John Maguire (cricketer)

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John Maguire
Cricket information
Batting Right-hand bat
Bowling Right-arm fast-medium
Career statistics
Competition Tests ODIs
Matches 3 23
Runs scored 28 42
Batting average 7.00 7.00
100s/50s -/- -/-
Top score 15* 14*
Balls bowled 616 1009
Wickets 10 19
Bowling average 32.29 40.47
5 wickets in innings
10 wickets in match n/a
Best bowling 4/57 3/61
Catches/stumpings 2/- 2/-
Source: Cricinfo, 12 December 2005

John Norman Maguire (born 15 September 1956 in Murwillumbah, New South Wales) is a former Australian cricketer who played in 3 Tests and 23 ODIs from 1983 to 1984.

Career

A right-arm fast-medium bower, Maguire debuted for Wynnum Manly in Queensland at 20 years and 74 days after being discovered playing Warehouse cricket. For Wynnum he played over eight seasons from 1977 to 1984, taking 96 wickets at 19.18.[1]

Maguire made his first-class cricket debut for Queensland in 1977–78 but did not hold down a regular place until 1981–82. He played his first one-day international in 1982–83, earning fame because he was called up during a Sheffield Shield game and had to be replaced by Michael Maranta.

Maguire toured Sri Lanka in 1983 without playing a Test although he played some one day games.[2]

Tests

Maguire made his test debut against Pakistan in December 1983, replacing an injured Rodney Hogg.[3]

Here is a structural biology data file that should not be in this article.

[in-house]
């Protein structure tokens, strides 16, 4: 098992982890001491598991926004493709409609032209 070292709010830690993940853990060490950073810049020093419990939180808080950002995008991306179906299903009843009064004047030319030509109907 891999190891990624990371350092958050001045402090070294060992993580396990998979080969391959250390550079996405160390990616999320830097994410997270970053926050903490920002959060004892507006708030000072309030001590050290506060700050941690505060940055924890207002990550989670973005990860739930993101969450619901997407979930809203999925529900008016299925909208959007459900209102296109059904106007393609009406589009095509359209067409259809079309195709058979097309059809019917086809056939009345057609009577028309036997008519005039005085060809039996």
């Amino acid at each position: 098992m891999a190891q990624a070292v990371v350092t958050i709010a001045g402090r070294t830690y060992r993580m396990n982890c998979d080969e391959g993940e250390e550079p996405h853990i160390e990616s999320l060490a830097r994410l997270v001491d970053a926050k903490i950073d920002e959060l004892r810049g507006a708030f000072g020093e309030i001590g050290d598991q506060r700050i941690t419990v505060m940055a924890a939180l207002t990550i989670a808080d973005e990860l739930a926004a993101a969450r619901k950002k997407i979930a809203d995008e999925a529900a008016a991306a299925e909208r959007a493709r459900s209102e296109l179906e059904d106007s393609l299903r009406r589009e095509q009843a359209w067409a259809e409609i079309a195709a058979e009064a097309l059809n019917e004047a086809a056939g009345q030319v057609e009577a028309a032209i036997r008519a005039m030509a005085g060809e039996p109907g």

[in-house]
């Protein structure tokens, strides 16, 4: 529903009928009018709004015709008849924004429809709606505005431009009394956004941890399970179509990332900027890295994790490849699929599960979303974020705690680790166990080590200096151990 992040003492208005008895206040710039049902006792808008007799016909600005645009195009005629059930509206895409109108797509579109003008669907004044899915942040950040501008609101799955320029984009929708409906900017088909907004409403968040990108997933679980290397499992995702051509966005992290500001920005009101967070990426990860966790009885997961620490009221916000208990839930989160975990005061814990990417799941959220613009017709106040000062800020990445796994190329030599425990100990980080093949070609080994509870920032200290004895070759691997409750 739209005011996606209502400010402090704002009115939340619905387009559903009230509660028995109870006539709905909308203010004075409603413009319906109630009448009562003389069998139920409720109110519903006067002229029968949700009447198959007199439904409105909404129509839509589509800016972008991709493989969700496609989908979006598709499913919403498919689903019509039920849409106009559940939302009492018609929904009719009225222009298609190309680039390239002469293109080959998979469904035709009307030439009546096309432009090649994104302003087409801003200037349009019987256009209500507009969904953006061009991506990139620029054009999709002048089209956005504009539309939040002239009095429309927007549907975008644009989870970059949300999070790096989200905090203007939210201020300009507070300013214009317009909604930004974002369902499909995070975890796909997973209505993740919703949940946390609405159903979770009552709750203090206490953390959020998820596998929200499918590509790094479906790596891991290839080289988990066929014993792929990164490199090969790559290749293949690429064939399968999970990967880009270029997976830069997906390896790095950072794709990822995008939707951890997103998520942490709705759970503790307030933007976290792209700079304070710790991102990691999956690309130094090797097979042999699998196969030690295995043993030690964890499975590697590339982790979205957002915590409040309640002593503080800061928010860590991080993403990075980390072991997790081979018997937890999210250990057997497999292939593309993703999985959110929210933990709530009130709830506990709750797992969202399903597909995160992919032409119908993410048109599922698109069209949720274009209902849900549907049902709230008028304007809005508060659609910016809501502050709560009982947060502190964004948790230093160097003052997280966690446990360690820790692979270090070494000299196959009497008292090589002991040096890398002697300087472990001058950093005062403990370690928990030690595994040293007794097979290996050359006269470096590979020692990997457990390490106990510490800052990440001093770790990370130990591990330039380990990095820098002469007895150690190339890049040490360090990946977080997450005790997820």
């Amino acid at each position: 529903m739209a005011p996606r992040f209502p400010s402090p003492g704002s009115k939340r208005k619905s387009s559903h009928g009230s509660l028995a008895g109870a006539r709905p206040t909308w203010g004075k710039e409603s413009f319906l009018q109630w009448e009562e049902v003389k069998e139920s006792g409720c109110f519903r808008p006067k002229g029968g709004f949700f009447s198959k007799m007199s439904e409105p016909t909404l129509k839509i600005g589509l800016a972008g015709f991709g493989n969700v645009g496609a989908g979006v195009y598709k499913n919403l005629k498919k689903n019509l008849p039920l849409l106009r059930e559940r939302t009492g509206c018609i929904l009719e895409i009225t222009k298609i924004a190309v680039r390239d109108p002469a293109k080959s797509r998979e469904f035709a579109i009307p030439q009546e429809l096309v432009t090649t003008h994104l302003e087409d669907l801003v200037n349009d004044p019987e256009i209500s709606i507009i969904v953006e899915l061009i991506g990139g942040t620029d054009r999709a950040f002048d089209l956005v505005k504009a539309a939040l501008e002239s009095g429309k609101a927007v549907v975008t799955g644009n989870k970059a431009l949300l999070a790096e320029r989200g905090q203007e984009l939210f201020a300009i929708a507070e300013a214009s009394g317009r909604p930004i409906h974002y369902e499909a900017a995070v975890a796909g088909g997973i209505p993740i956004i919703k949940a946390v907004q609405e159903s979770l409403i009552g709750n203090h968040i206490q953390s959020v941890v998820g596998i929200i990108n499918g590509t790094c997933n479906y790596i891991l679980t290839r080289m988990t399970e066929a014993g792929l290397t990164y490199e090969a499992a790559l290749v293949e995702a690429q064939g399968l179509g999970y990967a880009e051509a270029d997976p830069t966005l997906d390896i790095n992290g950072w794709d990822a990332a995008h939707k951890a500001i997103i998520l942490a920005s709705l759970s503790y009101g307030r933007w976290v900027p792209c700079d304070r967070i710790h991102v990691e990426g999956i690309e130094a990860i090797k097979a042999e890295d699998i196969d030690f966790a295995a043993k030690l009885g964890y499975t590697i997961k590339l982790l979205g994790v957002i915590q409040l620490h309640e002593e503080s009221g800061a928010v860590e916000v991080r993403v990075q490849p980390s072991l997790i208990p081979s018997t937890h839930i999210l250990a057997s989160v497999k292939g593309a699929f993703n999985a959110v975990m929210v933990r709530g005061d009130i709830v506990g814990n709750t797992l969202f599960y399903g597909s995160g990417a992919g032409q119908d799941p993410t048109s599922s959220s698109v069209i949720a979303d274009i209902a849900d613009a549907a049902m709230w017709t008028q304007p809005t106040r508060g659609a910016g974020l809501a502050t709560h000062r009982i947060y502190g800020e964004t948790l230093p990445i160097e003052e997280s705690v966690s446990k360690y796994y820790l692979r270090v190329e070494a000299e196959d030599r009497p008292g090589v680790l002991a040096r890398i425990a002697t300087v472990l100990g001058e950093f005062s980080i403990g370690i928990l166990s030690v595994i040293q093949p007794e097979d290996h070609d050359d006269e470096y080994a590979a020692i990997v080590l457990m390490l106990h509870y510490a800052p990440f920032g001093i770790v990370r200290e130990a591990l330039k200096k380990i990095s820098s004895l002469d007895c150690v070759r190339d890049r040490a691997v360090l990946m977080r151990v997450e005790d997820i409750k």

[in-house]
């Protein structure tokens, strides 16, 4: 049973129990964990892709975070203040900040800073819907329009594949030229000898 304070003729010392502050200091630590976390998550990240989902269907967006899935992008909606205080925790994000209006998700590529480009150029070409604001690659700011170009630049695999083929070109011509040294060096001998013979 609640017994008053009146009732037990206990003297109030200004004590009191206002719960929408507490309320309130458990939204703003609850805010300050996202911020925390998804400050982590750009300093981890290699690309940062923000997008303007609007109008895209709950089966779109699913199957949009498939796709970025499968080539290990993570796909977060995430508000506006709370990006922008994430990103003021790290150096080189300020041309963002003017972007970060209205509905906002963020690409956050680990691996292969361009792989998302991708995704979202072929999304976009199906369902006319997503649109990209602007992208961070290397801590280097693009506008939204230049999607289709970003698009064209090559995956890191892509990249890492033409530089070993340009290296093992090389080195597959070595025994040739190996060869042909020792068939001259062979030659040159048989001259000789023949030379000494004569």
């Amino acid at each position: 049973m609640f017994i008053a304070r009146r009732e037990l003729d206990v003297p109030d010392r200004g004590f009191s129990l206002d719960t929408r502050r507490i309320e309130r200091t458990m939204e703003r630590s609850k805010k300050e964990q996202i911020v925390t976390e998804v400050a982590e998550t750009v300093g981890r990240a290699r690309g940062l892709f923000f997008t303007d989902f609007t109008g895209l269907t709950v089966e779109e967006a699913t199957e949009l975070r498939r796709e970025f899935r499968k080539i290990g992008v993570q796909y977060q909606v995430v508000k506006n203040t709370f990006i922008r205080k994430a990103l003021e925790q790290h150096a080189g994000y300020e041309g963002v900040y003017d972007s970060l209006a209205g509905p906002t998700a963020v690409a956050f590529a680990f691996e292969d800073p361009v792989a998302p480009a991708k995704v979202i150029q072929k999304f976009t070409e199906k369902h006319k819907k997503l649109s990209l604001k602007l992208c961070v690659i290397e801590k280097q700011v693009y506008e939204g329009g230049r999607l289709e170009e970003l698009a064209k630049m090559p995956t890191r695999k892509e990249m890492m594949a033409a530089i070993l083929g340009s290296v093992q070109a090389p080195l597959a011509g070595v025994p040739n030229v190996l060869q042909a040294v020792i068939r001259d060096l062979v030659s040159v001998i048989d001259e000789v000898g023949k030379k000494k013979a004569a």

He was picked in the squad to tour the West Indies in 1984 and played in the last two tests.[4][5]

He also went on the one day tour to India in 1984.

Rebel Cricket Tours

Maguire was unable to break into the Test side over the 1984–85 summer. He was close to being selected in the squad to tour England in 1985. When Terry Alderman and Rod McCurdy revealed they had signed to play in South Africa over the 1985–86 and 86-87 summers, they were replaced by Carl Rackemann and Maguire. However it was then revealed they had both signed as well and were unable to tour. (They would be replaced by Jeff Thomson and Dave Gilbert.)[6][7][8]

Like the other rebel tourists, Maguire was banned from first class cricket in Australia for three years and from representative cricket for two years. He played in South Africa during that time.

Later career

Towards the end of his career he played two seasons in South Africa for Eastern Province and one for English county side Leistershire, winning South African Cricketer of the Year in 1990.

His return to South Africa meant he was banned for an additional ten years, but this was lifted when South Africa was re-admitted to world cricket.[9]

References

  1. ^ 'Australian Representatives' Queensland Cricket Archived 27 March 2012 at the Wayback Machine.
  2. ^ "CRICKET Yardley set to return". The Canberra Times. 16 April 1983. p. 44. Retrieved 18 February 2016 – via National Library of Australia.
  3. ^ http://www.espncricinfo.com/ci/engine/match/63359.html
  4. ^ http://www.espncricinfo.com/ci/engine/match/63370.html
  5. ^ http://www.espncricinfo.com/ci/engine/match/63371.html
  6. ^ http://www.theage.com.au/news/cricket/it-was-20-years-ago-today/2005/11/21/1132421604089.html?page=fullpage
  7. ^ http://www.espncricinfo.com/blogs/content/story/638487.html
  8. ^ "CRICKET Ashes party departs". The Canberra Times. 1 May 1985. p. 42. Retrieved 18 February 2016 – via National Library of Australia.
  9. ^ "S. Africa rebels ban off". The Canberra Times. 7 August 1991. p. 38. Retrieved 18 February 2016 – via National Library of Australia.

External links

  • Player profile at Cricinfo
  • John Maguire at CricketArchive
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